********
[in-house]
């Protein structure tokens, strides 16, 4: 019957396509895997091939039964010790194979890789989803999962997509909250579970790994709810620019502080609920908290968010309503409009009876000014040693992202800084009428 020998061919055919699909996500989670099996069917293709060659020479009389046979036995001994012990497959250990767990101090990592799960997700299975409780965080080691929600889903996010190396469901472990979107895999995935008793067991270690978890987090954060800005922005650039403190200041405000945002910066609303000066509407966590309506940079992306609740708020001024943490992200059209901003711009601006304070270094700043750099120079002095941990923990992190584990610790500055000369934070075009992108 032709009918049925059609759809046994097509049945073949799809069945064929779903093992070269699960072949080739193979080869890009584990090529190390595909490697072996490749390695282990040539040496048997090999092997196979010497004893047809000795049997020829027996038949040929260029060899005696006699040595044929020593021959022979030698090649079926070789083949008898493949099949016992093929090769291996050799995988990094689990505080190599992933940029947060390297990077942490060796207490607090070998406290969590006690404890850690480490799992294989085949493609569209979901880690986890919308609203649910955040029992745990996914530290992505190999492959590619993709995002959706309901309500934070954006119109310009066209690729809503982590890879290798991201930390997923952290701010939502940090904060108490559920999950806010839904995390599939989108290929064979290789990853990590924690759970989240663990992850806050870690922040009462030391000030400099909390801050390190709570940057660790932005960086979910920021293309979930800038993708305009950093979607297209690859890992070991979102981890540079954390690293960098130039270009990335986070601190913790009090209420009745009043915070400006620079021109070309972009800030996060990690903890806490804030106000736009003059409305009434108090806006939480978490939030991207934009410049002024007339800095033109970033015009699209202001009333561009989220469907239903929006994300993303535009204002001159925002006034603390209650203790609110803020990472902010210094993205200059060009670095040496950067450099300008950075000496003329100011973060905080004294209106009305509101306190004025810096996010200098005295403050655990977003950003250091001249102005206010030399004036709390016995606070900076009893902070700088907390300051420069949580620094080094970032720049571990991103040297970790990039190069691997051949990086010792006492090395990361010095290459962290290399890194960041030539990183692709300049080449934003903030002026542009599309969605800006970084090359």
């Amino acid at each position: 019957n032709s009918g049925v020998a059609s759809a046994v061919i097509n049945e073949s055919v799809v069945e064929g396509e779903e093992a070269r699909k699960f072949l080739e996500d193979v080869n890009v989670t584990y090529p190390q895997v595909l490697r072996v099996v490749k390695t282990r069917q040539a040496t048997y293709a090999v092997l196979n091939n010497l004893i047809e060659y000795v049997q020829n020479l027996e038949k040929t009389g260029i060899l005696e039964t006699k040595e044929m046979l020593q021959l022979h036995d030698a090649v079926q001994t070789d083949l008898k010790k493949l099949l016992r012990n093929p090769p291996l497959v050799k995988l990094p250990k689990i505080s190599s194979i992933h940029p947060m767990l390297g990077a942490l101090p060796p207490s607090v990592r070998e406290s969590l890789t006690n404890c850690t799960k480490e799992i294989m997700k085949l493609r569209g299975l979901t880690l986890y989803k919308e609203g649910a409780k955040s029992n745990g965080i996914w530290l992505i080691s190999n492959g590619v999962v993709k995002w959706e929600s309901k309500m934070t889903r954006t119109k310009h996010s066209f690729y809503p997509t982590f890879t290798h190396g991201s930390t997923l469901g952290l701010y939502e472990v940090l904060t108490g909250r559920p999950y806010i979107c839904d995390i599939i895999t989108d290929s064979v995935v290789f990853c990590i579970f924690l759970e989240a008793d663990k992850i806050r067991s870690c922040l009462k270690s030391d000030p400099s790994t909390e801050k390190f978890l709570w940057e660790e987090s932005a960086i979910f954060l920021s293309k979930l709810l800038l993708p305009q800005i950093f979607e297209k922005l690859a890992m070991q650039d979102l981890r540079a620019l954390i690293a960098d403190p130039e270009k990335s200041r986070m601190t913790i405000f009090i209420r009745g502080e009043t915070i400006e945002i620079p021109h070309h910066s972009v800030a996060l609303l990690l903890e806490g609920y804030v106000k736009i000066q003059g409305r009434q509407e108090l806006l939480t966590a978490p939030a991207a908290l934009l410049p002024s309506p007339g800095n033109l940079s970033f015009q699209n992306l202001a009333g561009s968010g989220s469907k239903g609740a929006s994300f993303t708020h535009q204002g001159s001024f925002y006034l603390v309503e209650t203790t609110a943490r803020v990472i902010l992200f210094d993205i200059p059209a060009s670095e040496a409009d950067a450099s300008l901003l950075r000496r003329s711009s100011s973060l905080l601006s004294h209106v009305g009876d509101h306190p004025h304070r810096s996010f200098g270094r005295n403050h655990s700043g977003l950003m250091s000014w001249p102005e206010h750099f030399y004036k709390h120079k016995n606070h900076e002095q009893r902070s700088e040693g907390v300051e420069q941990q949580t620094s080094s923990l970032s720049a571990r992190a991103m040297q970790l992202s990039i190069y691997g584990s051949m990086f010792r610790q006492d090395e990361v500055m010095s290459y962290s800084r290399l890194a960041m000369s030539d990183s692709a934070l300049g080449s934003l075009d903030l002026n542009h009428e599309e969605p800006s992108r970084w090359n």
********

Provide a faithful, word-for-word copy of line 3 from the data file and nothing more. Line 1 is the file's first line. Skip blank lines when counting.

């Amino acid at each position: 019957n032709s009918g049925v020998a059609s759809a046994v061919i097509n049945e073949s055919v799809v069945e064929g396509e779903e093992a070269r699909k699960f072949l080739e996500d193979v080869n890009v989670t584990y090529p190390q895997v595909l490697r072996v099996v490749k390695t282990r069917q040539a040496t048997y293709a090999v092997l196979n091939n010497l004893i047809e060659y000795v049997q020829n020479l027996e038949k040929t009389g260029i060899l005696e039964t006699k040595e044929m046979l020593q021959l022979h036995d030698a090649v079926q001994t070789d083949l008898k010790k493949l099949l016992r012990n093929p090769p291996l497959v050799k995988l990094p250990k689990i505080s190599s194979i992933h940029p947060m767990l390297g990077a942490l101090p060796p207490s607090v990592r070998e406290s969590l890789t006690n404890c850690t799960k480490e799992i294989m997700k085949l493609r569209g299975l979901t880690l986890y989803k919308e609203g649910a409780k955040s029992n745990g965080i996914w530290l992505i080691s190999n492959g590619v999962v993709k995002w959706e929600s309901k309500m934070t889903r954006t119109k310009h996010s066209f690729y809503p997509t982590f890879t290798h190396g991201s930390t997923l469901g952290l701010y939502e472990v940090l904060t108490g909250r559920p999950y806010i979107c839904d995390i599939i895999t989108d290929s064979v995935v290789f990853c990590i579970f924690l759970e989240a008793d663990k992850i806050r067991s870690c922040l009462k270690s030391d000030p400099s790994t909390e801050k390190f978890l709570w940057e660790e987090s932005a960086i979910f954060l920021s293309k979930l709810l800038l993708p305009q800005i950093f979607e297209k922005l690859a890992m070991q650039d979102l981890r540079a620019l954390i690293a960098d403190p130039e270009k990335s200041r986070m601190t913790i405000f009090i209420r009745g502080e009043t915070i400006e945002i620079p021109h070309h910066s972009v800030a996060l609303l990690l903890e806490g609920y804030v106000k736009i000066q003059g409305r009434q509407e108090l806006l939480t966590a978490p939030a991207a908290l934009l410049p002024s309506p007339g800095n033109l940079s970033f015009q699209n992306l202001a009333g561009s968010g989220s469907k239903g609740a929006s994300f993303t708020h535009q204002g001159s001024f925002y006034l603390v309503e209650t203790t609110a943490r803020v990472i902010l992200f210094d993205i200059p059209a060009s670095e040496a409009d950067a450099s300008l901003l950075r000496r003329s711009s100011s973060l905080l601006s004294h209106v009305g009876d509101h306190p004025h304070r810096s996010f200098g270094r005295n403050h655990s700043g977003l950003m250091s000014w001249p102005e206010h750099f030399y004036k709390h120079k016995n606070h900076e002095q009893r902070s700088e040693g907390v300051e420069q941990q949580t620094s080094s923990l970032s720049a571990r992190a991103m040297q970790l992202s990039i190069y691997g584990s051949m990086f010792r610790q006492d090395e990361v500055m010095s290459y962290s800084r290399l890194a960041m000369s030539d990183s692709a934070l300049g080449s934003l075009d903030l002026n542009h009428e599309e969605p800006s992108r970084w090359n």